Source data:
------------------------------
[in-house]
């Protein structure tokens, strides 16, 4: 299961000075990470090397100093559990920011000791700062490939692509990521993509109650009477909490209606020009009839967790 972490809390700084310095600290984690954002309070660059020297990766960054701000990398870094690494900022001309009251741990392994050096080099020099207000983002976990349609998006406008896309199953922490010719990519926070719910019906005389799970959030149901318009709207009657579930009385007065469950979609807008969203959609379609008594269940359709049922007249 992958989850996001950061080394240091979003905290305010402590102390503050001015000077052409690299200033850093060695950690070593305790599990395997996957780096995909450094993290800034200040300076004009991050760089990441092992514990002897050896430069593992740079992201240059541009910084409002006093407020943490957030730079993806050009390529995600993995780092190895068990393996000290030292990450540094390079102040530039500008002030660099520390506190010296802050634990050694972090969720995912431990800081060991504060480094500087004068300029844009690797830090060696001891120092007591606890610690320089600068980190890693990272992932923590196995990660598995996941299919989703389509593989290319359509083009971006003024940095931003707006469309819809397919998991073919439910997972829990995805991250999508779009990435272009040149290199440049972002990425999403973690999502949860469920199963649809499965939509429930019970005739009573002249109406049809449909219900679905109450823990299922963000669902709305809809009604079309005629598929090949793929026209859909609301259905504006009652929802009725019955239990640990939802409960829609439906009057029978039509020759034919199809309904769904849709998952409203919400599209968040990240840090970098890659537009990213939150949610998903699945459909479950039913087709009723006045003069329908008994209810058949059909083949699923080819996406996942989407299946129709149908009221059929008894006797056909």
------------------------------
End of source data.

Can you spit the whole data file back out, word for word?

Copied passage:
[in-house]
């Protein structure tokens, strides 16, 4: 299961000075990470090397100093559990920011000791700062490939692509990521993509109650009477909490209606020009009839967790 972490809390700084310095600290984690954002309070660059020297990766960054701000990398870094690494900022001309009251741990392994050096080099020099207000983002976990349609998006406008896309199953922490010719990519926070719910019906005389799970959030149901318009709207009657579930009385007065469950979609807008969203959609379609008594269940359709049922007249 992958989850996001950061080394240091979003905290305010402590102390503050001015000077052409690299200033850093060695950690070593305790599990395997996957780096995909450094993290800034200040300076004009991050760089990441092992514990002897050896430069593992740079992201240059541009910084409002006093407020943490957030730079993806050009390529995600993995780092190895068990393996000290030292990450540094390079102040530039500008002030660099520390506190010296802050634990050694972090969720995912431990800081060991504060480094500087004068300029844009690797830090060696001891120092007591606890610690320089600068980190890693990272992932923590196995990660598995996941299919989703389509593989290319359509083009971006003024940095931003707006469309819809397919998991073919439910997972829990995805991250999508779009990435272009040149290199440049972002990425999403973690999502949860469920199963649809499965939509429930019970005739009573002249109406049809449909219900679905109450823990299922963000669902709305809809009604079309005629598929090949793929026209859909609301259905504006009652929802009725019955239990640990939802409960829609439906009057029978039509020759034919199809309904769904849709998952409203919400599209968040990240840090970098890659537009990213939150949610998903699945459909479950039913087709009723006045003069329908008994209810058949059909083949699923080819996406996942989407299946129709149908009221059929008894006797056909």